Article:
When Sports and Climate Change Collide
Searing heat is turning that rite of passage of Texas high school football, the August two-a-day, into a one-at-night, while at the game's highest level the Miami Dolphins, once famous for sweating players into shape, have thrown in the soggy towel and built a climate-controlled practice bubble.
One day in November enough snow fell at Colorado's Beaver Creek to cause the cancellation of practice for the men's downhill at a World Cup event. A day later on the other side of the globe, officials at the French resort of Val d'Isère called off another World Cup event on account of too little snow, as well as a forecast of prolonged warm temperatures -- one of seven World Cup events in Europe this season to have all races canceled for the same reason.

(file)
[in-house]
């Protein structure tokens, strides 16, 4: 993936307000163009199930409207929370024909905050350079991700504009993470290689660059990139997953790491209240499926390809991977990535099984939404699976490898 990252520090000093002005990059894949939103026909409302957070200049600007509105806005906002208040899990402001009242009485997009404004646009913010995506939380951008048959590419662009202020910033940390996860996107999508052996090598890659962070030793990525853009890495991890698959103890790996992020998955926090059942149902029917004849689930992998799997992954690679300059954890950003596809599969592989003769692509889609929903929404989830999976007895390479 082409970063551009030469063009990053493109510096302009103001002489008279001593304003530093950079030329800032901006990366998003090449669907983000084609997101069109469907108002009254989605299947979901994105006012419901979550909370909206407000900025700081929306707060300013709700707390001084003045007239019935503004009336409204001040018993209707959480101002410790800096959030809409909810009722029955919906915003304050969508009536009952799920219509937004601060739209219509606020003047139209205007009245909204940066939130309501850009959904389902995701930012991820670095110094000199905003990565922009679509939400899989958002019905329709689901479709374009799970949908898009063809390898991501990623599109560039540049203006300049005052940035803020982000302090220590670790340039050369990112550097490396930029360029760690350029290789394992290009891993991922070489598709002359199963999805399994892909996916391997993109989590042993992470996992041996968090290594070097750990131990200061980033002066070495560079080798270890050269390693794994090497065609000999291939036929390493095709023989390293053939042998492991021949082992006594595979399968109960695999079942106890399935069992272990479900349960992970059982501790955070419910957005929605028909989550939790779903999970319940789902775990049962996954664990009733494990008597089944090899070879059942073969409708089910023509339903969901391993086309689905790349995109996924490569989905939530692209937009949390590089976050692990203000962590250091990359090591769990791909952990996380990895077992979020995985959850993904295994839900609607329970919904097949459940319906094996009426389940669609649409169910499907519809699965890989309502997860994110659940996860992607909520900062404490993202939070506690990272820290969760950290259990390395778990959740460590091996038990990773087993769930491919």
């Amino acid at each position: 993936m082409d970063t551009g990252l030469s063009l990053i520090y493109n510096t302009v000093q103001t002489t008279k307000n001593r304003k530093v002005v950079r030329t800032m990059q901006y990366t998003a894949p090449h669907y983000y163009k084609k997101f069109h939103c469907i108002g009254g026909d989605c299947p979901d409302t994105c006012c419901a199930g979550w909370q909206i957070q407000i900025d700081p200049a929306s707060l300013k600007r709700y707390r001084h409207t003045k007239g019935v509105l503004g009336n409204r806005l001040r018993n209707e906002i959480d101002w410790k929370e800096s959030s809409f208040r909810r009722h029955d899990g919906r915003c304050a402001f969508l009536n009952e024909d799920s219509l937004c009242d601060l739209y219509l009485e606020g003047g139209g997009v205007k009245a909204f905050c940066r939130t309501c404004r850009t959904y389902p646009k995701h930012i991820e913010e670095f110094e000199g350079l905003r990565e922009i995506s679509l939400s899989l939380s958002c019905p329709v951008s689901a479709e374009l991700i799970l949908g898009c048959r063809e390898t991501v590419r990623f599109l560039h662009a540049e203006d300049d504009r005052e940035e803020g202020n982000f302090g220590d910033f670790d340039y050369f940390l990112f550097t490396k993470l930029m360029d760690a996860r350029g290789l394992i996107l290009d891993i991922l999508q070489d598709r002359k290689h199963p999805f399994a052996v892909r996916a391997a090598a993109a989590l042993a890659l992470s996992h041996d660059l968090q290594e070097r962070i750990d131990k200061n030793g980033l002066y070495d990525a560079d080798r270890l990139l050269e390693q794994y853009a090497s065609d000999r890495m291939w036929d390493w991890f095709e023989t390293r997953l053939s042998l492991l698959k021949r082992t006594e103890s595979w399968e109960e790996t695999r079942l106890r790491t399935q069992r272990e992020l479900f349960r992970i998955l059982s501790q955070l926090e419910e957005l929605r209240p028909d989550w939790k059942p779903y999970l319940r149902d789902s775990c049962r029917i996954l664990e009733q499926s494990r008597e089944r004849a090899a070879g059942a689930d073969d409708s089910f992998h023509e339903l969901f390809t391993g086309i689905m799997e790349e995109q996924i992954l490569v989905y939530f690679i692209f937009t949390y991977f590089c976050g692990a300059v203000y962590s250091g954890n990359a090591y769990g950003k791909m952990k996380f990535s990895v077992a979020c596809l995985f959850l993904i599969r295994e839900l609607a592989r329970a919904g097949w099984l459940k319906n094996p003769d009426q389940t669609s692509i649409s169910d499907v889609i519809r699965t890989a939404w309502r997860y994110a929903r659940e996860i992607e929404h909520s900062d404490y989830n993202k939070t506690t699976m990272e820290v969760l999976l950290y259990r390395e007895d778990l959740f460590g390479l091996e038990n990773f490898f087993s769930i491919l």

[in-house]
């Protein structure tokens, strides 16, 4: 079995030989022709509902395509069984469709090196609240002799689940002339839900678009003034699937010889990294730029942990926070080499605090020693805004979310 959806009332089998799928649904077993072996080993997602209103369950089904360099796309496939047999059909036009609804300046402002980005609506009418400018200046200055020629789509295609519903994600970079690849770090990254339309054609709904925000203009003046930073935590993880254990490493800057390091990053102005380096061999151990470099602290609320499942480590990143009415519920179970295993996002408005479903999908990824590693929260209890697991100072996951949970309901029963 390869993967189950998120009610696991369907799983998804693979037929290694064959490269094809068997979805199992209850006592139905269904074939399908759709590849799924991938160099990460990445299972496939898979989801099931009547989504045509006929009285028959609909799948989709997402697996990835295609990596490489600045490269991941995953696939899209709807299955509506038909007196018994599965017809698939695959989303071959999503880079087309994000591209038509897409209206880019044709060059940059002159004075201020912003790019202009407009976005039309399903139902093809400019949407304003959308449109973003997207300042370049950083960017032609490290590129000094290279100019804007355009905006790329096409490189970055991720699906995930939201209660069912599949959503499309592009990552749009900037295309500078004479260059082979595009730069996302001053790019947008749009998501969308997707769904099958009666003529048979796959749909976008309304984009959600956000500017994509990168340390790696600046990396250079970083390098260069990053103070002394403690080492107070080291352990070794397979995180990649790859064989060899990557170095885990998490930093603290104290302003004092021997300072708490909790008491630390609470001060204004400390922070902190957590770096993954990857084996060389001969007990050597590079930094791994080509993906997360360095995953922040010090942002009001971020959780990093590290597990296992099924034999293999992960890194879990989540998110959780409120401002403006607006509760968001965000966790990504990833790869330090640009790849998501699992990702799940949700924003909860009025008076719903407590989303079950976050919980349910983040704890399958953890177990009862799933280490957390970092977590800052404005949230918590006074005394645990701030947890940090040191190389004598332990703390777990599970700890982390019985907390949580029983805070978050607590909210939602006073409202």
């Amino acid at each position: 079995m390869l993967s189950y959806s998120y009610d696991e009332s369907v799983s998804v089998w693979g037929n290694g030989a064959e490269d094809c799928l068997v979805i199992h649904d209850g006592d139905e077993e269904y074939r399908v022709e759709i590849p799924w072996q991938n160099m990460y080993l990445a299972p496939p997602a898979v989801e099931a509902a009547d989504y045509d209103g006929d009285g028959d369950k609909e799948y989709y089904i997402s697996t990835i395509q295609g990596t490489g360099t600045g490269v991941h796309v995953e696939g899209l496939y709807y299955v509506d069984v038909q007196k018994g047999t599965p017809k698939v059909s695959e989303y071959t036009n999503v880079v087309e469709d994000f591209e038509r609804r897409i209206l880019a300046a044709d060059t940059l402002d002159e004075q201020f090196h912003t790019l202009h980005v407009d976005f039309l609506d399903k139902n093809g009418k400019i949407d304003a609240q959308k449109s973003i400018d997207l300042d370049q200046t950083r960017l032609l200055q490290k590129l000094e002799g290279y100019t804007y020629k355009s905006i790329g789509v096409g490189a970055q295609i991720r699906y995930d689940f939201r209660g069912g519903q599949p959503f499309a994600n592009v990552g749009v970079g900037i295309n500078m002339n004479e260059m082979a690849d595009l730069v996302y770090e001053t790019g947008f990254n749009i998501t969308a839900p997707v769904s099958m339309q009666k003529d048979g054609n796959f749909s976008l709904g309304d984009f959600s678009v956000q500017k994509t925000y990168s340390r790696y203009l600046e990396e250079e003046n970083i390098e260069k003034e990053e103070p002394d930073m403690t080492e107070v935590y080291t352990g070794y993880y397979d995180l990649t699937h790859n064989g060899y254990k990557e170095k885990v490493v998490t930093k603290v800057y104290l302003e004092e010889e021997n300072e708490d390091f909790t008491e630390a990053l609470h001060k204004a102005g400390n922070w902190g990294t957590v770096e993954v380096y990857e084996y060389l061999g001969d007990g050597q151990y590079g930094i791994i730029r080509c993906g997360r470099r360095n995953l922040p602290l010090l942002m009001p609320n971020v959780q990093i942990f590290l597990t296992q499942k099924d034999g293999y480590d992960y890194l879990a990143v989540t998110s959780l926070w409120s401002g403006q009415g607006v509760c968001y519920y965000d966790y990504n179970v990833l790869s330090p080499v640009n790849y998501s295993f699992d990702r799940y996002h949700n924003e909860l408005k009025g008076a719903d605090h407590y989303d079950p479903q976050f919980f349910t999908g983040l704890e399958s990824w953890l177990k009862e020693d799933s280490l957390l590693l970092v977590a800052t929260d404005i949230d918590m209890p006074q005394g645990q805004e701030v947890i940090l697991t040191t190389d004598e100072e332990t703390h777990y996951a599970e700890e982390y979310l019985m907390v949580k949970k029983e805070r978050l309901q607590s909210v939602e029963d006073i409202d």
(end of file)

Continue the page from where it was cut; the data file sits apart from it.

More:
The world's signature dogsled race, Alaska's Iditarod, hasn't begun at its traditional starting point in Wasilla since 2002 because of too little snow there.
And on and on. The examples abound. There are also thoughts on how to build a green stadium and instances of players who have undertaken green initiatives and teams that have gone carbon neutral. Here's is a neat one:
Scientists told the NFL that Super Bowl XLI would put one million pounds of carbon dioxide into the air -- not counting air travel to Miami -- so the league planted 3,000 trees around Florida in an attempt to pull at least that much of the greenhouse gas out of the atmosphere.
Check out the whole thing. Make sure to look for quotes from our very own Bill McKibben, who wrote "Reversal of Fortune" for MoJo's most recent issue, and the sidebar packed full of links on how to "become a greener sports fan." Activism and sports, suh-weet.